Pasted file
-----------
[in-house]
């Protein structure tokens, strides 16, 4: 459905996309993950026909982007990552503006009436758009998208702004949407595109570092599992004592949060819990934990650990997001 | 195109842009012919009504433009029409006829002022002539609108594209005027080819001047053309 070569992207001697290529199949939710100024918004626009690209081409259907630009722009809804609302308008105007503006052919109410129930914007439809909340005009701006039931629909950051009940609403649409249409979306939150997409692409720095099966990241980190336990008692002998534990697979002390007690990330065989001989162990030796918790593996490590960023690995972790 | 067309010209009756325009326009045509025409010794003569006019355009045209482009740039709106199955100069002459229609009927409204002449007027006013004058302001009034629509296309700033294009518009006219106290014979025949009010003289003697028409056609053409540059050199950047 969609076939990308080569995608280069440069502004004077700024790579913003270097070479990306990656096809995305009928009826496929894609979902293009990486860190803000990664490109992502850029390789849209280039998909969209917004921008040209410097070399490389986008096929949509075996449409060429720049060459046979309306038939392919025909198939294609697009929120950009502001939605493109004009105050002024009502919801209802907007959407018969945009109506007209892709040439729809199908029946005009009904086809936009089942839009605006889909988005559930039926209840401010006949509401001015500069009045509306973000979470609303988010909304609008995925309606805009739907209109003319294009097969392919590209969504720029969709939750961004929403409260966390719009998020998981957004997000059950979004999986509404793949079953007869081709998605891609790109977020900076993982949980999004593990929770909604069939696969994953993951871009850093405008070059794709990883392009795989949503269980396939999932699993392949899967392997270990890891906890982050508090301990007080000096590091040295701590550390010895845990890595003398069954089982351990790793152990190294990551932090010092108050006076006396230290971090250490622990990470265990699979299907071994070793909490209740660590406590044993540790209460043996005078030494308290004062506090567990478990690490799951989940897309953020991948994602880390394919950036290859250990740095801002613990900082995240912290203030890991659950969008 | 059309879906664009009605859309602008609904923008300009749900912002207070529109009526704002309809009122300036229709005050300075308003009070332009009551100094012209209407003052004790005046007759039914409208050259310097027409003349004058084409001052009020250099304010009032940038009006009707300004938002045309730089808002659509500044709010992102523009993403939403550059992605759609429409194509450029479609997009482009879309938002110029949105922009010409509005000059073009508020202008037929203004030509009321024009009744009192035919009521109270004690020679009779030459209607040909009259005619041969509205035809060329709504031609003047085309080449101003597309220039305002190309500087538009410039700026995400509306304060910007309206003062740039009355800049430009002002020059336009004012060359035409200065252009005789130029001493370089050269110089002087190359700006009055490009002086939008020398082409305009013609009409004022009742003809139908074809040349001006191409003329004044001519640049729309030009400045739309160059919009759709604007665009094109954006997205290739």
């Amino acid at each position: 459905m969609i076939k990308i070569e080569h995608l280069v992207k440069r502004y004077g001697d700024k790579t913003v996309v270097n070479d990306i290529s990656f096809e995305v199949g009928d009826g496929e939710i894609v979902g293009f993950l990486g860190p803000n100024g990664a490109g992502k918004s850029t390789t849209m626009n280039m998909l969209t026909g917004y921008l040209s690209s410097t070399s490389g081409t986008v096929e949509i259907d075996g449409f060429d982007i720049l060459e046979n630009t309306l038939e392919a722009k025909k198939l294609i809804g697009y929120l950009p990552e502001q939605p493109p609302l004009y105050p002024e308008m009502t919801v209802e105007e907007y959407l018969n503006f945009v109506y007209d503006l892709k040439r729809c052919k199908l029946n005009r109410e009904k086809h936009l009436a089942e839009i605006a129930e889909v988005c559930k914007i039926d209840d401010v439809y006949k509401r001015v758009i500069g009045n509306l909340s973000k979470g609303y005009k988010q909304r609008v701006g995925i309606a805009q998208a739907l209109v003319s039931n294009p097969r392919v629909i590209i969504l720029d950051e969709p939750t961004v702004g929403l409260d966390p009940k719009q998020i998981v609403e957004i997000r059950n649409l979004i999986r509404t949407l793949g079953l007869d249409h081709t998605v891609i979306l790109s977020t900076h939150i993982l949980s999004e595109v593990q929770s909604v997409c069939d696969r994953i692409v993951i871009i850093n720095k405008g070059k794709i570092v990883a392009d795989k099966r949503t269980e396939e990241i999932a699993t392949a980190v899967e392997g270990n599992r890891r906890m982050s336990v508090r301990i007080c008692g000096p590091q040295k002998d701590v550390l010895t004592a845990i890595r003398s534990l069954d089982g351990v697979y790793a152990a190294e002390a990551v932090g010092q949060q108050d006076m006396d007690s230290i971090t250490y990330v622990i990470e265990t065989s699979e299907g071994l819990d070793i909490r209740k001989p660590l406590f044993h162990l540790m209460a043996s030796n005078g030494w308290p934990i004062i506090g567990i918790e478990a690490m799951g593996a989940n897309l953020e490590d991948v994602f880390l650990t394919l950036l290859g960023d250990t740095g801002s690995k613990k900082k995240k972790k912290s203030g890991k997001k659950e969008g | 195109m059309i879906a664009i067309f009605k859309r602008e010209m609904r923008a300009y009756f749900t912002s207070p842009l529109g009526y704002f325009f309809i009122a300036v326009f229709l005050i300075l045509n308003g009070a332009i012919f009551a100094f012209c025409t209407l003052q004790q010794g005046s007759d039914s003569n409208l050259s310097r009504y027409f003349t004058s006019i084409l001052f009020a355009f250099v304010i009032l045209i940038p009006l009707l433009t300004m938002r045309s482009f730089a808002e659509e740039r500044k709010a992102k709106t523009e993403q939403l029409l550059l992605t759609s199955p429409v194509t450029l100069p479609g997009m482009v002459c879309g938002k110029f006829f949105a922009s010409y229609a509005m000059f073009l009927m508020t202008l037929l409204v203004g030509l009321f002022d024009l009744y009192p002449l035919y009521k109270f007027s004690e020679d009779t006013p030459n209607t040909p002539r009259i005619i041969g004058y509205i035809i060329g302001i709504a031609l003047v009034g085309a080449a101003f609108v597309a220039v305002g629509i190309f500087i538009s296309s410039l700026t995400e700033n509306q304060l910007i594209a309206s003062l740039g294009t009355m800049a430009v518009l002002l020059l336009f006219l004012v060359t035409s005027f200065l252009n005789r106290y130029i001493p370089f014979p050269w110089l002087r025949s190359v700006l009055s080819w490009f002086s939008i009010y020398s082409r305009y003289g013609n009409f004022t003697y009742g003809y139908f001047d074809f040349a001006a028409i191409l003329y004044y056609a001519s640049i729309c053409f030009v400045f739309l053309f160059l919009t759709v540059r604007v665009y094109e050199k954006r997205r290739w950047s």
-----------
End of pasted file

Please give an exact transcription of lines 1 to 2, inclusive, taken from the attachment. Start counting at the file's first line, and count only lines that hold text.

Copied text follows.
[in-house]
């Protein structure tokens, strides 16, 4: 459905996309993950026909982007990552503006009436758009998208702004949407595109570092599992004592949060819990934990650990997001 | 195109842009012919009504433009029409006829002022002539609108594209005027080819001047053309 070569992207001697290529199949939710100024918004626009690209081409259907630009722009809804609302308008105007503006052919109410129930914007439809909340005009701006039931629909950051009940609403649409249409979306939150997409692409720095099966990241980190336990008692002998534990697979002390007690990330065989001989162990030796918790593996490590960023690995972790 | 067309010209009756325009326009045509025409010794003569006019355009045209482009740039709106199955100069002459229609009927409204002449007027006013004058302001009034629509296309700033294009518009006219106290014979025949009010003289003697028409056609053409540059050199950047 969609076939990308080569995608280069440069502004004077700024790579913003270097070479990306990656096809995305009928009826496929894609979902293009990486860190803000990664490109992502850029390789849209280039998909969209917004921008040209410097070399490389986008096929949509075996449409060429720049060459046979309306038939392919025909198939294609697009929120950009502001939605493109004009105050002024009502919801209802907007959407018969945009109506007209892709040439729809199908029946005009009904086809936009089942839009605006889909988005559930039926209840401010006949509401001015500069009045509306973000979470609303988010909304609008995925309606805009739907209109003319294009097969392919590209969504720029969709939750961004929403409260966390719009998020998981957004997000059950979004999986509404793949079953007869081709998605891609790109977020900076993982949980999004593990929770909604069939696969994953993951871009850093405008070059794709990883392009795989949503269980396939999932699993392949899967392997270990890891906890982050508090301990007080000096590091040295701590550390010895845990890595003398069954089982351990790793152990190294990551932090010092108050006076006396230290971090250490622990990470265990699979299907071994070793909490209740660590406590044993540790209460043996005078030494308290004062506090567990478990690490799951989940897309953020991948994602880390394919950036290859250990740095801002613990900082995240912290203030890991659950969008 | 059309879906664009009605859309602008609904923008300009749900912002207070529109009526704002309809009122300036229709005050300075308003009070332009009551100094012209209407003052004790005046007759039914409208050259310097027409003349004058084409001052009020250099304010009032940038009006009707300004938002045309730089808002659509500044709010992102523009993403939403550059992605759609429409194509450029479609997009482009879309938002110029949105922009010409509005000059073009508020202008037929203004030509009321024009009744009192035919009521109270004690020679009779030459209607040909009259005619041969509205035809060329709504031609003047085309080449101003597309220039305002190309500087538009410039700026995400509306304060910007309206003062740039009355800049430009002002020059336009004012060359035409200065252009005789130029001493370089050269110089002087190359700006009055490009002086939008020398082409305009013609009409004022009742003809139908074809040349001006191409003329004044001519640049729309030009400045739309160059919009759709604007665009094109954006997205290739």